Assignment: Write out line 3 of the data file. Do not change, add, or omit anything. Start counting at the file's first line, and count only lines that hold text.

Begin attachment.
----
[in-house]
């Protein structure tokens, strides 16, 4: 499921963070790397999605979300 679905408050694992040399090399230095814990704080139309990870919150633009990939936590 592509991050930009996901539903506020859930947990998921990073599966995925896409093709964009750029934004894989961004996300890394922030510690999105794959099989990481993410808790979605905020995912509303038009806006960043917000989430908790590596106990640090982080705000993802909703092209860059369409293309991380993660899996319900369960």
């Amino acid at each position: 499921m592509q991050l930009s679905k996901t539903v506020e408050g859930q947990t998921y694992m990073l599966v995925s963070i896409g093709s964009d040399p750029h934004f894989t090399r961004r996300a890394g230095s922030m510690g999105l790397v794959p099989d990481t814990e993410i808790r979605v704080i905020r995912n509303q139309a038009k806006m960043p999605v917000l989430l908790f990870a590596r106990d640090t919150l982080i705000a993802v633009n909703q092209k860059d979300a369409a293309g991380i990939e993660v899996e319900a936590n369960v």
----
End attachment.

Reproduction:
């Amino acid at each position: 499921m592509q991050l930009s679905k996901t539903v506020e408050g859930q947990t998921y694992m990073l599966v995925s963070i896409g093709s964009d040399p750029h934004f894989t090399r961004r996300a890394g230095s922030m510690g999105l790397v794959p099989d990481t814990e993410i808790r979605v704080i905020r995912n509303q139309a038009k806006m960043p999605v917000l989430l908790f990870a590596r106990d640090t919150l982080i705000a993802v633009n909703q092209k860059d979300a369409a293309g991380i990939e993660v899996e319900a936590n369960v």